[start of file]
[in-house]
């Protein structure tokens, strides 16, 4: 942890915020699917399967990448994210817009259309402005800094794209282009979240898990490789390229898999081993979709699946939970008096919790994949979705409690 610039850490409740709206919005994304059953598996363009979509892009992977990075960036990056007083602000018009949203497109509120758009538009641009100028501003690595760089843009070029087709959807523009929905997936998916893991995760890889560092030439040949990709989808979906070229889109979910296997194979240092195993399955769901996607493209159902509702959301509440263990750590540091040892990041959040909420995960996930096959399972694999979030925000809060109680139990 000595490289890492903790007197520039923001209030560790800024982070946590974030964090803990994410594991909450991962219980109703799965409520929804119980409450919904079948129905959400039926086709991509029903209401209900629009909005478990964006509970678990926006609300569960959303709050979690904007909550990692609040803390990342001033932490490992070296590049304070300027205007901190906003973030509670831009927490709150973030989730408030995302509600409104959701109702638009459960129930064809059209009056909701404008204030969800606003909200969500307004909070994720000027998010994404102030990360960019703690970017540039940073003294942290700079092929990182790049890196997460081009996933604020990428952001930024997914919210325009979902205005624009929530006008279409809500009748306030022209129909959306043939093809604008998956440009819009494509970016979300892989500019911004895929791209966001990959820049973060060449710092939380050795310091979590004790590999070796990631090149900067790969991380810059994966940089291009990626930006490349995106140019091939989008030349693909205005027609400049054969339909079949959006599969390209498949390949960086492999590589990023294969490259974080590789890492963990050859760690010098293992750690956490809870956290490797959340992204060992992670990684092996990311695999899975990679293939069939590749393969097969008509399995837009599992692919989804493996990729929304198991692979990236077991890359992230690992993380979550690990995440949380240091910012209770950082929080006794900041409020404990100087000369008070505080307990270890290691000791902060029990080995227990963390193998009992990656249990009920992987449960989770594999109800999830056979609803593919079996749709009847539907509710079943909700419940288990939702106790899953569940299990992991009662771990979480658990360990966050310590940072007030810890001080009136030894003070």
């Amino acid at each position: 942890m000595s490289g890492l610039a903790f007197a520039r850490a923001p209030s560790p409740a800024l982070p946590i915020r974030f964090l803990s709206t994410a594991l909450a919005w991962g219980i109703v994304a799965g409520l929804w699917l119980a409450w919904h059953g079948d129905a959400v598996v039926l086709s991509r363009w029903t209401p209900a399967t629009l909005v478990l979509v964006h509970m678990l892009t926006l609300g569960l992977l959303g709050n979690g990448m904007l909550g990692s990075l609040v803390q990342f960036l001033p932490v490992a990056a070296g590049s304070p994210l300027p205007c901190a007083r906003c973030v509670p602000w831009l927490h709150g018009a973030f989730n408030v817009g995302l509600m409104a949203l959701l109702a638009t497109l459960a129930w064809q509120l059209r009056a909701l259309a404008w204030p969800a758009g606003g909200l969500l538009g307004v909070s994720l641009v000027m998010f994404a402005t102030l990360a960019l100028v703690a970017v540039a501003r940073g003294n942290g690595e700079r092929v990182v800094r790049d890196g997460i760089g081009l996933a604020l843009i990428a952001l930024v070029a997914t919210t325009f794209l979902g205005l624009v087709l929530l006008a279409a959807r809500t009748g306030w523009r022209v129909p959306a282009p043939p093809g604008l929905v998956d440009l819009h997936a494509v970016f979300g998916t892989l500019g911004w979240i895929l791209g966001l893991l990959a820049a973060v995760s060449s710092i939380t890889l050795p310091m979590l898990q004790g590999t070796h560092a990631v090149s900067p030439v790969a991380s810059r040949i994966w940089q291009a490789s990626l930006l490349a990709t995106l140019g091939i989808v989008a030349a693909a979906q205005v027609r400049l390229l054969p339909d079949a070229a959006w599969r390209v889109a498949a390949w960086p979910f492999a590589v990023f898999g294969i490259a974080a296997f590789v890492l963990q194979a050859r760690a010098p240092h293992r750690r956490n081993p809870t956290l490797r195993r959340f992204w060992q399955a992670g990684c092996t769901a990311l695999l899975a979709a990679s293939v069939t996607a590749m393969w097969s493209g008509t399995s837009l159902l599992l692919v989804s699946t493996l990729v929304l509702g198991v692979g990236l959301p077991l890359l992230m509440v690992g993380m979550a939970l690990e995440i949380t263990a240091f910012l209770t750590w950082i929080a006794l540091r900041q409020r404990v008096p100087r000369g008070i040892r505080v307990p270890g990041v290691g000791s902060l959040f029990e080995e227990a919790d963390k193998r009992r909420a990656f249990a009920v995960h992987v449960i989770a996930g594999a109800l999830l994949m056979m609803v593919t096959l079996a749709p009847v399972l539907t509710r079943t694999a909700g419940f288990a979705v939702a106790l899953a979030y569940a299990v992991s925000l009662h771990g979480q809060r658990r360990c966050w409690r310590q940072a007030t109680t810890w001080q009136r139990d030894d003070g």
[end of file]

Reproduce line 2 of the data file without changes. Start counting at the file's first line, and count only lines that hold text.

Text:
């Protein structure tokens, strides 16, 4: 942890915020699917399967990448994210817009259309402005800094794209282009979240898990490789390229898999081993979709699946939970008096919790994949979705409690 610039850490409740709206919005994304059953598996363009979509892009992977990075960036990056007083602000018009949203497109509120758009538009641009100028501003690595760089843009070029087709959807523009929905997936998916893991995760890889560092030439040949990709989808979906070229889109979910296997194979240092195993399955769901996607493209159902509702959301509440263990750590540091040892990041959040909420995960996930096959399972694999979030925000809060109680139990 000595490289890492903790007197520039923001209030560790800024982070946590974030964090803990994410594991909450991962219980109703799965409520929804119980409450919904079948129905959400039926086709991509029903209401209900629009909005478990964006509970678990926006609300569960959303709050979690904007909550990692609040803390990342001033932490490992070296590049304070300027205007901190906003973030509670831009927490709150973030989730408030995302509600409104959701109702638009459960129930064809059209009056909701404008204030969800606003909200969500307004909070994720000027998010994404102030990360960019703690970017540039940073003294942290700079092929990182790049890196997460081009996933604020990428952001930024997914919210325009979902205005624009929530006008279409809500009748306030022209129909959306043939093809604008998956440009819009494509970016979300892989500019911004895929791209966001990959820049973060060449710092939380050795310091979590004790590999070796990631090149900067790969991380810059994966940089291009990626930006490349995106140019091939989008030349693909205005027609400049054969339909079949959006599969390209498949390949960086492999590589990023294969490259974080590789890492963990050859760690010098293992750690956490809870956290490797959340992204060992992670990684092996990311695999899975990679293939069939590749393969097969008509399995837009599992692919989804493996990729929304198991692979990236077991890359992230690992993380979550690990995440949380240091910012209770950082929080006794900041409020404990100087000369008070505080307990270890290691000791902060029990080995227990963390193998009992990656249990009920992987449960989770594999109800999830056979609803593919079996749709009847539907509710079943909700419940288990939702106790899953569940299990992991009662771990979480658990360990966050310590940072007030810890001080009136030894003070």